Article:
Jewish Society slams SU officers for backing new NUS President Malia Bouattia

She was elected earlier today


Three of the four NUS conference delegates for Sussex publicly backed the newly-elected NUS President Malia Bouattia, who has been accused of allegedly making anti-semitic remarks. 

Gabor Szekely, co-president of  the Jewish Society, has asked the future SU President Annie Pickering, current Undergraduate Education Officer, Bethan Hunt, and current Postgraduate Education Officer, Rose Taylor via open letter to comment on their public support of Bouattia.

His open letter called on these delegates to “publicly condemn Bouattia’s distressing comments and attitude toward the Jewish student community and her failure to address the concerns of more than 250 Jewish students”.

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Malia giving a talk and mentioning ‘Zionist-led’ media outlets’

The trio responded, saying: “Whilst we respect the concerns raised, we feel that comments Malia has made have been taken out of context. We have discussed these concerns with Malia and her campaign team and feel that they have been addressed.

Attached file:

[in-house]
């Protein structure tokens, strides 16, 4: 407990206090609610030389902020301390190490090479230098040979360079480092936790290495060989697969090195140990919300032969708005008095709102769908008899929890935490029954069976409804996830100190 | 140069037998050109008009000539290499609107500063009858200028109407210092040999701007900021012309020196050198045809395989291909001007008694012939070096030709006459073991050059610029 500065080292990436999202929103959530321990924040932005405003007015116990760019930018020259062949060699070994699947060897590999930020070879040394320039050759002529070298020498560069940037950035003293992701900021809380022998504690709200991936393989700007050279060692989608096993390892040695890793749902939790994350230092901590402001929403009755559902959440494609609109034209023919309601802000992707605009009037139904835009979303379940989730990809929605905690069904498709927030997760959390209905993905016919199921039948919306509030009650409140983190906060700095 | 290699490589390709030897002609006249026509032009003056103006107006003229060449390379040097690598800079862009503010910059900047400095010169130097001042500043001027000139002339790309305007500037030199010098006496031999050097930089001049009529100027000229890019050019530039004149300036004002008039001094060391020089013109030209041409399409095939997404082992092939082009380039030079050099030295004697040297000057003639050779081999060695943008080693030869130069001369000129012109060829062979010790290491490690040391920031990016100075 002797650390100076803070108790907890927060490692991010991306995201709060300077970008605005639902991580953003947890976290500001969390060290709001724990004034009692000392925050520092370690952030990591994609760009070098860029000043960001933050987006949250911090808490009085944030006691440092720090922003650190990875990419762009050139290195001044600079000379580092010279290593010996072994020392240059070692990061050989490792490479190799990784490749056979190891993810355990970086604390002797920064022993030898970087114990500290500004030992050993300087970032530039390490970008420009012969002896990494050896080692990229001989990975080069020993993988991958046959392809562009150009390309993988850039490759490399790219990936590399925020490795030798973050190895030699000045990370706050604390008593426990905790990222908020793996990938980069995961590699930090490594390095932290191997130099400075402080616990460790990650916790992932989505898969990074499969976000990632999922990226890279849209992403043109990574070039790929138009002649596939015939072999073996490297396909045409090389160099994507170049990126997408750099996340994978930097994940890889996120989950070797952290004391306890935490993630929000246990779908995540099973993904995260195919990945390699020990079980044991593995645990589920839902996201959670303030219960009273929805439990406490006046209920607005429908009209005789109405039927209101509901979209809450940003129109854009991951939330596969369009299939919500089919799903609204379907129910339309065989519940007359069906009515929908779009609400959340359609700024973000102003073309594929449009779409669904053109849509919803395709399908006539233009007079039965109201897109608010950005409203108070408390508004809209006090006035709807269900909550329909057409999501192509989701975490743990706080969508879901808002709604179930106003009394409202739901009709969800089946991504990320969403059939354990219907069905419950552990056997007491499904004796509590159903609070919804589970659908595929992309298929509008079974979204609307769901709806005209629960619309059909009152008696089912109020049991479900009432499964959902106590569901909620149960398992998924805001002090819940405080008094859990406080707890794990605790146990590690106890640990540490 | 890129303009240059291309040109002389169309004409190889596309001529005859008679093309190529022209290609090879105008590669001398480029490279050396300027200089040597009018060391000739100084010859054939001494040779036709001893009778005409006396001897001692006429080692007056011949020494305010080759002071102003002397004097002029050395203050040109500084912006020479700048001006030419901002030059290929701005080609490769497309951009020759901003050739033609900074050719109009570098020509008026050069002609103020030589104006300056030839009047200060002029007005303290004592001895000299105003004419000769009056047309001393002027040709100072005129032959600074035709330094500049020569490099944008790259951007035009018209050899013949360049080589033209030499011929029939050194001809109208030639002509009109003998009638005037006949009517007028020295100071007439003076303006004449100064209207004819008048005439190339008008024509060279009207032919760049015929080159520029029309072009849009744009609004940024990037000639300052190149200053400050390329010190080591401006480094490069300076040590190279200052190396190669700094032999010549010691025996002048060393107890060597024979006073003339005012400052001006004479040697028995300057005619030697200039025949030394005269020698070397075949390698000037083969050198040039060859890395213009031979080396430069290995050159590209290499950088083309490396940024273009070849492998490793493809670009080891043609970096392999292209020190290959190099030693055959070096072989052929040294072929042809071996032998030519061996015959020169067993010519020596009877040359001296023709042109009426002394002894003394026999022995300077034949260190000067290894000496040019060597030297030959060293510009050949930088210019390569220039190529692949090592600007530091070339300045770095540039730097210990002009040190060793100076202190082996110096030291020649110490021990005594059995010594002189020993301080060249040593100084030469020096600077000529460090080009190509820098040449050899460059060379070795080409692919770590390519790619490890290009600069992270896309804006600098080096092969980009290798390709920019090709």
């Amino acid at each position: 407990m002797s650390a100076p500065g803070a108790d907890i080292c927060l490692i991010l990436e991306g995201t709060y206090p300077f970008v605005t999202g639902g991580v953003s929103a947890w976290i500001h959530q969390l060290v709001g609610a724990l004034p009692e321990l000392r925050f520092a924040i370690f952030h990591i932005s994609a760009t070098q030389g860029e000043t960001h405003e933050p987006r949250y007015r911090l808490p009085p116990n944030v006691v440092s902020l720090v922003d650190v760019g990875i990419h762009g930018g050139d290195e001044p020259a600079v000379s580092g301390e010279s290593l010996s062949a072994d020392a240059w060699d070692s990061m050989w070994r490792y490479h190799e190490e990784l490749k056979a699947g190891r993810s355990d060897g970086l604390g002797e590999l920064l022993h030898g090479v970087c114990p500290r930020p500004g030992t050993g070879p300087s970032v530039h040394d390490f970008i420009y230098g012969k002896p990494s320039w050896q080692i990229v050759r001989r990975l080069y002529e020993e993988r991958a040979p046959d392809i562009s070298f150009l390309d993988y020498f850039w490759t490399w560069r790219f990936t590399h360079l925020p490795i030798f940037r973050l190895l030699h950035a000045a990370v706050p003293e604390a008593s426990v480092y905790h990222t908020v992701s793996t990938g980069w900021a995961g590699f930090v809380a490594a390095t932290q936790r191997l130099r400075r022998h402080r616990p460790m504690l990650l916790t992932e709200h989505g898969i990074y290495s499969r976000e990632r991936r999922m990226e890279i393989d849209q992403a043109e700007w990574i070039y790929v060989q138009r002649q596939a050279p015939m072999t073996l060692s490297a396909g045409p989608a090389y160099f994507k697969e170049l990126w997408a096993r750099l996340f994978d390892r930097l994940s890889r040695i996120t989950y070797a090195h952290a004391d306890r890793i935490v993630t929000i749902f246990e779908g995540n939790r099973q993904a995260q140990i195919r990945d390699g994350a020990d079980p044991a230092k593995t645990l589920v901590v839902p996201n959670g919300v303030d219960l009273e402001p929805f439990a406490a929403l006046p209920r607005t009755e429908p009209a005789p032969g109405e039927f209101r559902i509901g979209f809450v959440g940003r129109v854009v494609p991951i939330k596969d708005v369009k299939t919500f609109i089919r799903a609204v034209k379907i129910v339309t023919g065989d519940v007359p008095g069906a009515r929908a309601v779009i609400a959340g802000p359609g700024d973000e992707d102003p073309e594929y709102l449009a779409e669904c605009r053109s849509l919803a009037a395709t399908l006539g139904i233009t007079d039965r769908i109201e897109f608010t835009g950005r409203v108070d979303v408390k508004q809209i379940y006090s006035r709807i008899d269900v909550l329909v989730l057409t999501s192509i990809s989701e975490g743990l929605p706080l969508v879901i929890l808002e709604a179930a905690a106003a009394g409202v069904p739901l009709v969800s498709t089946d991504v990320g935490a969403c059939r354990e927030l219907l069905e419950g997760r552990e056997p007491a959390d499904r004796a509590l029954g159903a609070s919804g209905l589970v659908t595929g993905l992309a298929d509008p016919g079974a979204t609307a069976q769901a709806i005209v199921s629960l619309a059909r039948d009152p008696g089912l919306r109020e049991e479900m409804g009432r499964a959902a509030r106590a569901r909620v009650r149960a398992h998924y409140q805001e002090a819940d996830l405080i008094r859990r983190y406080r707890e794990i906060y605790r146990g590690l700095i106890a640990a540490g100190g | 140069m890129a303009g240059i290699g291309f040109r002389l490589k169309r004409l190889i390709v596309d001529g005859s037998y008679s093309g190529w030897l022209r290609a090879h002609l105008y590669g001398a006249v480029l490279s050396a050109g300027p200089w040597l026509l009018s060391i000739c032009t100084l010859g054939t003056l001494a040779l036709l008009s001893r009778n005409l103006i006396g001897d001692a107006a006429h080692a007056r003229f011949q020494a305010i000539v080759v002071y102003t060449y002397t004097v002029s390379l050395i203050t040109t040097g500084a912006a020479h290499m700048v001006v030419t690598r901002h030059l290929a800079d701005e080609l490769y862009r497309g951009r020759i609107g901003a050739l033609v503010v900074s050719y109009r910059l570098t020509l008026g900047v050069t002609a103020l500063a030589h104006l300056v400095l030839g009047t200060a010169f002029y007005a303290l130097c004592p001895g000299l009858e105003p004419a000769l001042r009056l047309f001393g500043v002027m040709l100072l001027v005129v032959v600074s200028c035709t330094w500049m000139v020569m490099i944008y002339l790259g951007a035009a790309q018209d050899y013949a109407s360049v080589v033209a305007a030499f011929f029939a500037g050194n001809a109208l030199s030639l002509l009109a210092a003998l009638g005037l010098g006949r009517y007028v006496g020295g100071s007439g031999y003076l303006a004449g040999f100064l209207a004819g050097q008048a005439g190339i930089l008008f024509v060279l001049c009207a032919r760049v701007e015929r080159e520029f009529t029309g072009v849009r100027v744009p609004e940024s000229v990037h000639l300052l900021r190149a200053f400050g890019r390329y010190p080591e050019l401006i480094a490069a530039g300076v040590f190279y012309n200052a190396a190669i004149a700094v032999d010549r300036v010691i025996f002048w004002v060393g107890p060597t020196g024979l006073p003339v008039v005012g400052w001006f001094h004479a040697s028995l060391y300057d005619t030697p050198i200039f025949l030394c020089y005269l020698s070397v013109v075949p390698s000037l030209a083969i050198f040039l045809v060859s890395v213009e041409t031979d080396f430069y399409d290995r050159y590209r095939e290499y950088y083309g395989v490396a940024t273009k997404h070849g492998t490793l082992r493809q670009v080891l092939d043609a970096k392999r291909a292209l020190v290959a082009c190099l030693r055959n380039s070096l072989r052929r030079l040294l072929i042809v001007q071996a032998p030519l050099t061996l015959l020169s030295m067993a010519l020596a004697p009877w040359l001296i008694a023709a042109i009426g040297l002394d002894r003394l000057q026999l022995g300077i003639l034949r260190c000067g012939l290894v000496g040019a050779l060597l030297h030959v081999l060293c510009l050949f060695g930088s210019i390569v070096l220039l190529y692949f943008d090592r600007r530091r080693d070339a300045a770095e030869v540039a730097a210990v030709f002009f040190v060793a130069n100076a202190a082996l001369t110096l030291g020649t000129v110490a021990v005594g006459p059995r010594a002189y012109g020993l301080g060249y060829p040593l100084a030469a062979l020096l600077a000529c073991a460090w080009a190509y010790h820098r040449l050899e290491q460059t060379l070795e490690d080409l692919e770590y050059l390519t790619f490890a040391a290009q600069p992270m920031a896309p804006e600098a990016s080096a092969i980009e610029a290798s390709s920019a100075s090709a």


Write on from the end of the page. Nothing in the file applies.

“Malia has clarified that she has never seen a large Jewish society on campus as a ‘problem’ stating that she ‘celebrates the ability of people and students of all backgrounds to get to together and express their backgrounds and faith openly and positively’.”

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Pickering, pictured second left, with other future SU officers

Bouattia is a popular choice, endorsed by current NUS Vice President Shelly Asquith, but has received much criticism. She has refused to condemn ISIS, claiming that to do so would be Islamophobic, and has also received endorsement from MPAC, a British Muslim lobby group that has been no-platformed by the NUS due to their intense anti-semitism.  

Due to this controversy, she previously received an open letter signed by 47 presidents from Jewish societies at British Unis, who want to know why she views “large Jewish society as a problem” , an assumption drawn from the fact that she previously referred to the University of Birmingham as “a Zionist outpost”. She has also said that the government’s anti-extremism policy, Prevent, was created by “all manner of Zionist and neo-con lobbies”.

In response to this open letter, Bouattia responded with her own open letter, saying: “I am deeply concerned that my faith and political views are being misconstrued and used as an opportunity to falsely accuse me of antisemitism, despite my work and dedication to liberation, equality and inclusion saying otherwise.”